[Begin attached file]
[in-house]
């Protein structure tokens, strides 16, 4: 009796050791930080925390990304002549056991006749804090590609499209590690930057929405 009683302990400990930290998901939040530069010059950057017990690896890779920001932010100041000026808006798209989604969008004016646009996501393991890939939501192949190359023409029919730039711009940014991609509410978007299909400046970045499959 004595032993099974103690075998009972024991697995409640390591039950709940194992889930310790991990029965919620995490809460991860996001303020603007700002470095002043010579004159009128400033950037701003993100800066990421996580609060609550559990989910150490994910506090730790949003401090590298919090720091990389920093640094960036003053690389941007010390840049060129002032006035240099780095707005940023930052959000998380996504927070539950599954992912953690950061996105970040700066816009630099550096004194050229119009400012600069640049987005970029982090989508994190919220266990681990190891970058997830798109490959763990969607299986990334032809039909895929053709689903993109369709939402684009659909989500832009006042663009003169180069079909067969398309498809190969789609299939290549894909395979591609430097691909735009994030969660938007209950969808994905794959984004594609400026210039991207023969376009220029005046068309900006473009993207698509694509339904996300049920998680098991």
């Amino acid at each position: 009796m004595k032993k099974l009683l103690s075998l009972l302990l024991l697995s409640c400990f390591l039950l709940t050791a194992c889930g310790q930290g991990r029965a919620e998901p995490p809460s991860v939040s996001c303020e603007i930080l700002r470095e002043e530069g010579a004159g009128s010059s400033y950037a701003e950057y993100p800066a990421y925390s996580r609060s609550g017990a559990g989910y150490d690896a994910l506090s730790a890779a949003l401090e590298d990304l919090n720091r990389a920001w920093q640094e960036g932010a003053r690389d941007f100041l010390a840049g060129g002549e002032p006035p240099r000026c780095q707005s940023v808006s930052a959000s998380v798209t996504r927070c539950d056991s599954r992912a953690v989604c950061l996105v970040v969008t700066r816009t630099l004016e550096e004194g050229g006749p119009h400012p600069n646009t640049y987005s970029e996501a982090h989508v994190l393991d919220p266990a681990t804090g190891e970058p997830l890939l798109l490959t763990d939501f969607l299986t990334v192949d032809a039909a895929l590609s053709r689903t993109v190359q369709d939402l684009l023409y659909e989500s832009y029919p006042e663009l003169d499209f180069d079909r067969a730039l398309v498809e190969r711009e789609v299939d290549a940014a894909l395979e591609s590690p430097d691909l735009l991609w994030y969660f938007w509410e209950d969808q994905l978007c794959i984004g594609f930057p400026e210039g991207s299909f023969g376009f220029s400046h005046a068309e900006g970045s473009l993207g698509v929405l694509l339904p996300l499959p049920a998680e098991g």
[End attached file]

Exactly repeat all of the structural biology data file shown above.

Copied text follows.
[in-house]
């Protein structure tokens, strides 16, 4: 009796050791930080925390990304002549056991006749804090590609499209590690930057929405 009683302990400990930290998901939040530069010059950057017990690896890779920001932010100041000026808006798209989604969008004016646009996501393991890939939501192949190359023409029919730039711009940014991609509410978007299909400046970045499959 004595032993099974103690075998009972024991697995409640390591039950709940194992889930310790991990029965919620995490809460991860996001303020603007700002470095002043010579004159009128400033950037701003993100800066990421996580609060609550559990989910150490994910506090730790949003401090590298919090720091990389920093640094960036003053690389941007010390840049060129002032006035240099780095707005940023930052959000998380996504927070539950599954992912953690950061996105970040700066816009630099550096004194050229119009400012600069640049987005970029982090989508994190919220266990681990190891970058997830798109490959763990969607299986990334032809039909895929053709689903993109369709939402684009659909989500832009006042663009003169180069079909067969398309498809190969789609299939290549894909395979591609430097691909735009994030969660938007209950969808994905794959984004594609400026210039991207023969376009220029005046068309900006473009993207698509694509339904996300049920998680098991």
């Amino acid at each position: 009796m004595k032993k099974l009683l103690s075998l009972l302990l024991l697995s409640c400990f390591l039950l709940t050791a194992c889930g310790q930290g991990r029965a919620e998901p995490p809460s991860v939040s996001c303020e603007i930080l700002r470095e002043e530069g010579a004159g009128s010059s400033y950037a701003e950057y993100p800066a990421y925390s996580r609060s609550g017990a559990g989910y150490d690896a994910l506090s730790a890779a949003l401090e590298d990304l919090n720091r990389a920001w920093q640094e960036g932010a003053r690389d941007f100041l010390a840049g060129g002549e002032p006035p240099r000026c780095q707005s940023v808006s930052a959000s998380v798209t996504r927070c539950d056991s599954r992912a953690v989604c950061l996105v970040v969008t700066r816009t630099l004016e550096e004194g050229g006749p119009h400012p600069n646009t640049y987005s970029e996501a982090h989508v994190l393991d919220p266990a681990t804090g190891e970058p997830l890939l798109l490959t763990d939501f969607l299986t990334v192949d032809a039909a895929l590609s053709r689903t993109v190359q369709d939402l684009l023409y659909e989500s832009y029919p006042e663009l003169d499209f180069d079909r067969a730039l398309v498809e190969r711009e789609v299939d290549a940014a894909l395979e591609s590690p430097d691909l735009l991609w994030y969660f938007w509410e209950d969808q994905l978007c794959i984004g594609f930057p400026e210039g991207s299909f023969g376009f220029s400046h005046a068309e900006g970045s473009l993207g698509v929405l694509l339904p996300l499959p049920a998680e098991g």